The Amazon Web Services logo at the Lisbon Web Summit.
Enrique Casiñas | Sopa Images | Lightrocket | Getty Images
The cloud computing market continues to grow as companies move an increasing number of workloads out of their own data centers, but executives from leading cloud service providers said this week that customers are looking for ways to cut costs.
The result is a slowdown in revenue growth in cloud divisions run by Amazon, Microsoft and Google. And for Amazon Web Services, the leader in the space, that means a smaller operating margin and less profit for the parent company.
It’s a phenomenon that began in 2022 when recession fears hit the economy. AWS saw a slowdown in the third and fourth quarters, and last quarter Microsoft CFO Amy Hood spooked analysts with comments about a slowdown in December that she expected to continue.
Amazon CFO Brian Olsavsky was the bearer of bad news for investors Thursday when he said AWS’s April revenue growth fell about five percentage points from the first quarter’s growth rate of nearly 16 percent. The company’s share price fell in response.
Amazon CEO Andy Jassy said “what we’re seeing is that businesses continue to be cautious in their spending in this uncertain time.”
At Google, cloud growth slowed to 28% year-over-year in the first quarter from 32% in the prior period. The slowdown came even as Google’s cloud segment turned a profit for the first time in history.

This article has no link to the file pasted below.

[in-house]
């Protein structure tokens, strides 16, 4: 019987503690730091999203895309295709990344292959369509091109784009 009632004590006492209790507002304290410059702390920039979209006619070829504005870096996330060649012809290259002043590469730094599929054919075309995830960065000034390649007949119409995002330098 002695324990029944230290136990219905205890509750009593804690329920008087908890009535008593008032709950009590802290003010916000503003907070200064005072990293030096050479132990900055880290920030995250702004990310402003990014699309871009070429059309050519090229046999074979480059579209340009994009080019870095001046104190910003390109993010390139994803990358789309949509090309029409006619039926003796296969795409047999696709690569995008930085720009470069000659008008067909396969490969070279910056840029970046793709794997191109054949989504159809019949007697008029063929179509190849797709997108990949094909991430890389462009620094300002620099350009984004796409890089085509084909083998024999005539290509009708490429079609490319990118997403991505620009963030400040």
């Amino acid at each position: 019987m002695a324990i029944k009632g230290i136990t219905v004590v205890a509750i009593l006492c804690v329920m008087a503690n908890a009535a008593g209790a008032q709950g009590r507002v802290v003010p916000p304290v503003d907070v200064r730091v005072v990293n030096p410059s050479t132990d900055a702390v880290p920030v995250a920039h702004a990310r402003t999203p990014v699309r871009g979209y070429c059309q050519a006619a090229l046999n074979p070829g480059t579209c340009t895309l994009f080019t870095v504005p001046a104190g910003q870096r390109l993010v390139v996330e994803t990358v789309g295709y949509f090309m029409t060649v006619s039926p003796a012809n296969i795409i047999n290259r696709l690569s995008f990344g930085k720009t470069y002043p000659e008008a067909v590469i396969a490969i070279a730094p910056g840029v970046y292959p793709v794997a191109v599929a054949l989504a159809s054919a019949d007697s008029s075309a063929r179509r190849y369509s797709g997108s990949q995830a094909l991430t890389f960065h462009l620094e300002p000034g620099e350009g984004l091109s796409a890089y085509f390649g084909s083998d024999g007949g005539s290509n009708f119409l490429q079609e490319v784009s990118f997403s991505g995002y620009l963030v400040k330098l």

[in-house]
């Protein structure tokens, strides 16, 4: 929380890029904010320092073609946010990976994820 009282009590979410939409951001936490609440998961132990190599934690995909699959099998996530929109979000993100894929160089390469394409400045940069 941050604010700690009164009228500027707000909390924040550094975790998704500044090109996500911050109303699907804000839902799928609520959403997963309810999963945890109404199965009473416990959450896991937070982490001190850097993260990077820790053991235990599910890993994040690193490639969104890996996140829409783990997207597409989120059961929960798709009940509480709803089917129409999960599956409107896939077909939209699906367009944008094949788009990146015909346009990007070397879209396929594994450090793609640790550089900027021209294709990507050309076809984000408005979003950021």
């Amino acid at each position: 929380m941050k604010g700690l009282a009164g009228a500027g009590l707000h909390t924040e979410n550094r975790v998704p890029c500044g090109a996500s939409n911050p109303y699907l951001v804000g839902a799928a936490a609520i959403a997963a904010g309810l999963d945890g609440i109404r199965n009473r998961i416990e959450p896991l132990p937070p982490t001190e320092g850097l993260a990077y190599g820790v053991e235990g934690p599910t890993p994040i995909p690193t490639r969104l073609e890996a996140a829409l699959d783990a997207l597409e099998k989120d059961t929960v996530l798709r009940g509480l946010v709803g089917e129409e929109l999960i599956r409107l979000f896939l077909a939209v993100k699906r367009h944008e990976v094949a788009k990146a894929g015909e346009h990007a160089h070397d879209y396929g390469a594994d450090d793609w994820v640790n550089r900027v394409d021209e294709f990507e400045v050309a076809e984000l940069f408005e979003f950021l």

“We’ve seen some headwind from slower consumption growth with customers really looking to optimize their spending given this macro climate,” Ruth Porath, Alphabet’s chief financial officer, said on Tuesday’s earnings call.
Sundar Pichai, CEO of Alphabet, said the delay was understandable.
“We’re betting on optimization,” he said. “This is an important time to help our customers and we are looking at the long term. So that’s definitely an area that we’re targeting and trying to help customers make progress in terms of their efficiency where we can.”
Companies remain optimistic that the cloud will continue to be a strong technology market, as businesses still have a long way to go before fully reaping the benefits.
“People sometimes forget that more than 90 percent of global IT spending is still on-premises,” Jassi said.
And Hood noted that very soon the financial comparisons will be against year-ago numbers, when the market was softening.
“When you start hitting that anniversary, you see it gets a little easier in terms of racing year after year,” Hood said.
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